ments and perfections.
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The Latin play, "Off with His Head," was presented by the following
members of the Latin I classes at a meeting of the Latin Club, May, 1934:
Lloyd Mitchell. Robert Reiman, William Oehlert, Margaret Marlow,
Robert Helwig, Charles Robert Wolff, Johnnie Imhoif, Charles Bahr,
Eugene Aiassi, Homer Brush, Inez Baskin, Marion Ward, Dorothy Bellm,
Paul Weber, Freetta Schimpf, Roxane Bjick, Evelyn Cochran, Virginia
Rollo, Mary J. Richardson, Celestine Penrod, Geneva Ellis, Pauline Doolin,
Betty Barth, Mary Louise Campbell, Alberta Boudet, Geraldine Tonner,
Betty Griffith, Eugenia Etherton, Anna Marie Borgsmiller, Owen Johnson,
Lauren Gardner, Tony Argos.
For the year 1935 the following officers for the Latin Club were chosen:
President ............................ Henrietta Handley
Vice-President ............................ Virginia Rollo
Secretary-Treasurer .... .... M ary J. Richardson
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Before a crowded, newly decorated auditorium the class of '35 pre-
sented a finished three act play under the capable .direction of Miss Doris
Dixson. This remarkable crowd was due to the colossal salesmanship
efforts of the entire Senior Class, chief among them being Naomi Baskin
and Rose Marie Berger's record of 215 ticket sales.
The plot centers around a bored young man who is in search of ad-
venture and finds it embodied in a beautiful Russian dancer and
The cast is as follows:
Howard Cheatham-the hero ........ .... A mbrose Applejohn
Maude Stallings-a Russian dancer .... ....... 4 Anne Valeska
Genevieve Jenkins-Ambrose's ward .... ....... P oppy Faire
Mary Louise Evans-Ambrose's aunt ..... ---Mrs. Whatcombe
Larry White-the villain .............. ......... B orolsky
Virginia Short-an English crook ..... ..... M rs. Pengard
Patrick Golliher-an Oriental seer ..... ...... M r. Pengard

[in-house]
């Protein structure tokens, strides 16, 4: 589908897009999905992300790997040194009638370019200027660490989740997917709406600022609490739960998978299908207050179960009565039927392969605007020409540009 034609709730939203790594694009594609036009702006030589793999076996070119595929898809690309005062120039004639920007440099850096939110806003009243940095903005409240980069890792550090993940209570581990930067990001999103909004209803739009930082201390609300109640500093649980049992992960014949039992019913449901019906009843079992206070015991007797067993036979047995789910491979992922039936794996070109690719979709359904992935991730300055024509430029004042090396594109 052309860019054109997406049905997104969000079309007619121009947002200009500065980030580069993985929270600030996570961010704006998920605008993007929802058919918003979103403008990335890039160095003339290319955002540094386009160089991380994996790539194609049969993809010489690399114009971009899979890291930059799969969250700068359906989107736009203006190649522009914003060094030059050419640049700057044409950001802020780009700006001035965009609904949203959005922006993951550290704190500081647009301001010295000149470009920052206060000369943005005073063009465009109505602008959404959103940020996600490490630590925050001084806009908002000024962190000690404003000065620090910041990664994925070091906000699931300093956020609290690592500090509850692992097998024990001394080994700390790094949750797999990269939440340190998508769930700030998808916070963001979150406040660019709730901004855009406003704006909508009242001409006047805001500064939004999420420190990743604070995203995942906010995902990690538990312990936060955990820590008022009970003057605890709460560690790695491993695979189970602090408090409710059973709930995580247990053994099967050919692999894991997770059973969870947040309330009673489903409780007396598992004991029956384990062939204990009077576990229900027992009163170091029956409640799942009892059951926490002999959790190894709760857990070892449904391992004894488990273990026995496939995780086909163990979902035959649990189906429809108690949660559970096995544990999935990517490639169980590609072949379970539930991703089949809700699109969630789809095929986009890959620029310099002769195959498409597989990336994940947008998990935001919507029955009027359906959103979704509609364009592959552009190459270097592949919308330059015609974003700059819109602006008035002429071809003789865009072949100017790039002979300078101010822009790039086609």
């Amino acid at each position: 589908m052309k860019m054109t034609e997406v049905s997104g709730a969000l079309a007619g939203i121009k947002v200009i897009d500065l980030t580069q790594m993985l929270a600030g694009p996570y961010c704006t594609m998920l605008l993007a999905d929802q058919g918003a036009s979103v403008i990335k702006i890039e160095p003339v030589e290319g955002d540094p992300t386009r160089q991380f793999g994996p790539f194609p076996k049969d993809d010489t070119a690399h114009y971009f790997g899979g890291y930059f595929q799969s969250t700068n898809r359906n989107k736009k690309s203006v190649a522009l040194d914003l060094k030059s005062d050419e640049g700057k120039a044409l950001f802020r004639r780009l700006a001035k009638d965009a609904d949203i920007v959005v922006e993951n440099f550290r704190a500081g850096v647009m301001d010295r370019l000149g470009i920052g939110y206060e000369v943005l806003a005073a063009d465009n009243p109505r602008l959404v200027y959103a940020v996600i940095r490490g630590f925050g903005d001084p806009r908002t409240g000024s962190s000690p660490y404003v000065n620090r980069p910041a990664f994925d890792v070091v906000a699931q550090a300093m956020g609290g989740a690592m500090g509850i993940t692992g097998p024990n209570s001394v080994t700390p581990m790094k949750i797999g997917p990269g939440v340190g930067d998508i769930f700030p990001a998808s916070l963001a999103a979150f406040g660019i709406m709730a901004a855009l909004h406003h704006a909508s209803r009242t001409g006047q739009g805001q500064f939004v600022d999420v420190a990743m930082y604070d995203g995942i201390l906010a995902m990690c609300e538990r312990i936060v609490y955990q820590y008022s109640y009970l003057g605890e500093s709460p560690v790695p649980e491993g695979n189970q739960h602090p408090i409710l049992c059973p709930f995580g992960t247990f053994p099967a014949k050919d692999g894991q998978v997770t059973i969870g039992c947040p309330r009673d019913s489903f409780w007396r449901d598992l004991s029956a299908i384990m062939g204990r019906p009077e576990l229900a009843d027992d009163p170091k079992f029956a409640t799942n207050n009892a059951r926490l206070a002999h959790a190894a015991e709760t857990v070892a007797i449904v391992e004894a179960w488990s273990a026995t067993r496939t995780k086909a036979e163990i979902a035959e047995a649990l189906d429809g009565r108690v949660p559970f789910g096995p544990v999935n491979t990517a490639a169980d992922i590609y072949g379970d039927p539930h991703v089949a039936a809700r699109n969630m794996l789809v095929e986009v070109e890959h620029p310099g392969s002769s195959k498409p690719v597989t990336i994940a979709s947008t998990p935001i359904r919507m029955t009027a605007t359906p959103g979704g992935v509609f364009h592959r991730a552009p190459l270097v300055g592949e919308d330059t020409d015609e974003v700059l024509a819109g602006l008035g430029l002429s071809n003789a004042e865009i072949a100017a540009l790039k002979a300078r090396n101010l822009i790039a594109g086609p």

Robert McCoy-a salesman ......... .... J ohnny Jason
Charles Pautler-the butler ....... .......... L ush
Charles Williams--a detective .... .... ............ ....... D e n net
Rose Marie Berger-the maid .................................. Rosie
In one act a group of Senior boys from the football squad portray a
realistic pirate scene. These are: Bill Butcher, Charles Tinkler, Waldo
Walker, Herman Sloan, Sylvester Hanson, Delmar Ward, James Blaylock,
Paul Wright, and Joe Ozburn.
,The production staff follows:
. Stage Managers: Omar Jones, Charles Tinkler, Charles Daniel, Waldo
Walker, Sylvestor Hanson.
Property Managers: Jane Rollo, Henrietta Handley, Peggy Pratt.
P, Prompter: Rose Marie Berger.
Business Managers: Mary Ellen Daniel, George Boettner, Henry
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M. T. H. S. FGOTBALL BANQUET-1934 -
Late in November of this year, M. T. H. S. held their annual football
banquet in the basement of the First Methodist Church. One hundred and,
thirty-eight guests in all made a lovely picture as they marched down to,
their places along beautifully decorated tables. The young heroes of the
gridiron were transformed into young men in dark suits, ties, and scrubbed
ears for the occasion. Delightful little girls came in glittering evening
gowns, nervous and happy. The faculty, beloved and responsible, and last
but not least, the Mothers and Dads, were there glowing in modest pride.
After a delicious dinner, Delmar Ward, as toastmaster. and departing
captain, presented a very interesting program of after-dinner speeches
and songs. . ,
From here everyone went to the Eagles where the orchestra furnished
inviting dance music, and whose tunes during the course of the evening
proved irresistible to all. -